Provide destinations in the garden (called “wayfinding”) by connecting these gathering spots with welcoming pathways. Use focal points, seat walls, fountains, ponds, arbors, and fragrant plantings to create interest at different locations and draw guests out into the yard space.
There are many other types of rooms you can add in conjunction with your outdoor kitchen.
OUTDOOR DINING ROOM
Size this patio based on the number of people you plan to host regularly. A 48" round table can seat 6-8 people depending on the size of the chairs. The minimum patio diameter that will accommodate one 48" round table is 10’ 6". This allows enough space to pull out chairs, but not much walk-around space. For larger patios designed to accommodate more than one table, leave a three foot buffer zone to accommodate passing guests. A minimum 12’ to 14’ diameter allotment for each 48" round table will provide this buffer.
OUTDOOR LIVING ROOM
For a living room patio, size the space around the furniture that will be used. A big trend in outdoor living room furniture is using "deep seating" patio furniture. Deep seating mimics your indoor couch, love seats, lounge chairs, and coffee table styling. A good rule of thumb is to size living room areas at approximately 16’ by 18’. Where possible, leave a 3’ pathway clear of furniture to allow for good traffic flow through the garden.
Many homeowners and their guests appreciate a small, more intimate space to enjoy a meal for two or a quiet conversation. A small patio that accommodates a two-seater bistro table works well here and can be created almost anywhere, including a side yard or in little back corner destination spots. A good standard size for a patio area like this is about 6’ to 7’ in diameter.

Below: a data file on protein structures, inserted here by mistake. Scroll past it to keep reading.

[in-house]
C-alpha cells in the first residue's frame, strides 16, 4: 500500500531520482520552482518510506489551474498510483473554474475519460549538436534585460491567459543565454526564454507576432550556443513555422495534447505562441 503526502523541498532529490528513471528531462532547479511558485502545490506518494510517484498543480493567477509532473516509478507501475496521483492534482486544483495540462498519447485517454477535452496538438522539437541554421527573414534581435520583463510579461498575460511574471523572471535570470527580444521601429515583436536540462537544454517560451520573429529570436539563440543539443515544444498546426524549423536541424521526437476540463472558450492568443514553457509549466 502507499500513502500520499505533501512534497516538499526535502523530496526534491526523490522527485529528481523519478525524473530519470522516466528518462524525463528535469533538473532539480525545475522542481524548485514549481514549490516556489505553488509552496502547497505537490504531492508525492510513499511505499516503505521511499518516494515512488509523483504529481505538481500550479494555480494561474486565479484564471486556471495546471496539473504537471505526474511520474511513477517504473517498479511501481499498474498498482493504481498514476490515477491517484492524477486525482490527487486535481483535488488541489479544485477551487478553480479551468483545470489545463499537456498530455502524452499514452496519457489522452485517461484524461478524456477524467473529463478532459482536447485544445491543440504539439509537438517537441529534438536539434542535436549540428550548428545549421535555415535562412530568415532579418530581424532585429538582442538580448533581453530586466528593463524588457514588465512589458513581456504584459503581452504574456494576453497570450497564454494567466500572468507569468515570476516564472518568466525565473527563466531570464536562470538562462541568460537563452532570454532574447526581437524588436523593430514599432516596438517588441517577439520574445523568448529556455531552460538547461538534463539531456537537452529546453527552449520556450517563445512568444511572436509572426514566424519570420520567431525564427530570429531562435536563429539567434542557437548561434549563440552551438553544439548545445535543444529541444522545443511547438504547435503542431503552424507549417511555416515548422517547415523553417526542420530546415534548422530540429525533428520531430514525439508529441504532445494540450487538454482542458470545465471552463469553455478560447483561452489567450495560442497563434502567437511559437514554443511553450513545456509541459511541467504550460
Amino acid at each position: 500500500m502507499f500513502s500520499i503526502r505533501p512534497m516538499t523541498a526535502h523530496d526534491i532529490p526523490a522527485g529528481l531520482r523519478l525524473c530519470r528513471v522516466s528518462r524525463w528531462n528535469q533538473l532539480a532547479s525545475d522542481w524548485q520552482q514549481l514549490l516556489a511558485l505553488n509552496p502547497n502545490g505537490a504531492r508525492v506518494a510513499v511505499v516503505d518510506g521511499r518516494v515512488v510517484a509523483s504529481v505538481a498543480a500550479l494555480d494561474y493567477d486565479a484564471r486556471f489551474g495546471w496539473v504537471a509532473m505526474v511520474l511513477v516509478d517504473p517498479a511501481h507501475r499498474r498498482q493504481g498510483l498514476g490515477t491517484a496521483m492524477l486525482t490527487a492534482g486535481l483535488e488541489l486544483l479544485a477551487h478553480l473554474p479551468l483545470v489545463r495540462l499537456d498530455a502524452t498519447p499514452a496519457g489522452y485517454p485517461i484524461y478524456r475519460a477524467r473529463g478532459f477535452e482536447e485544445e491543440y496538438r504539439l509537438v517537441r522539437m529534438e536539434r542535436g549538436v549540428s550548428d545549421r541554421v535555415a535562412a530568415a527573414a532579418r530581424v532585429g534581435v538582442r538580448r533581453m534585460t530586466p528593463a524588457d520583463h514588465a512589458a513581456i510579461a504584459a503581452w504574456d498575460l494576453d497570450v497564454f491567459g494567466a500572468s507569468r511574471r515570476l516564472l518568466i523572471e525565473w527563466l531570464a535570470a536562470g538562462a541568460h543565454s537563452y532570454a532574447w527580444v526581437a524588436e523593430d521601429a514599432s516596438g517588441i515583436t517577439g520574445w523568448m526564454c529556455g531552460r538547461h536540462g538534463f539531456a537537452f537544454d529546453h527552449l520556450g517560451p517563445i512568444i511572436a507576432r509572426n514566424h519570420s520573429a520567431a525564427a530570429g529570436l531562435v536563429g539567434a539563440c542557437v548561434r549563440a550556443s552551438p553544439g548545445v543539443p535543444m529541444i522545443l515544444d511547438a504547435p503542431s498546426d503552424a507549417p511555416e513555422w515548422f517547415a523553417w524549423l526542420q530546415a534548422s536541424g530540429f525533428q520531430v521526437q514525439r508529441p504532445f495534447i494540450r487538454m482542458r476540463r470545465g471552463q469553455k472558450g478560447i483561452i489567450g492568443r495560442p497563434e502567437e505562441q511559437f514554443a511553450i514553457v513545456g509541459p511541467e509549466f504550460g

A beautiful, functional outdoor room really does start from the ground up. Choosing appropriate flooring will give you a long-lasting, great looking, trouble-free backdrop for all of your outdoor celebrations. Let’s start with some options.
Poured Concrete is one of the most affordable, versatile, and durable choices, and is also one of the most popular because of its endless design possibilities. It can be expertly colored, stamped, and finished in an infinite variety of textures and patterns – some that convincingly mimic real stone.
Today’s manufactured concrete paving products come in an extensive array of colors, shapes, and surface textures to fit every décor, from old world to contemporary and cutting edge. Tumbled finishes capture the appearance of aged stone while pavers with smooth, crisp edges can be used for a more formal attitude.
Pavers come in just about every color imaginable to reflect styles that are Mediterranean, Tuscan, French-country, Caribbean, Asian, and everything in between.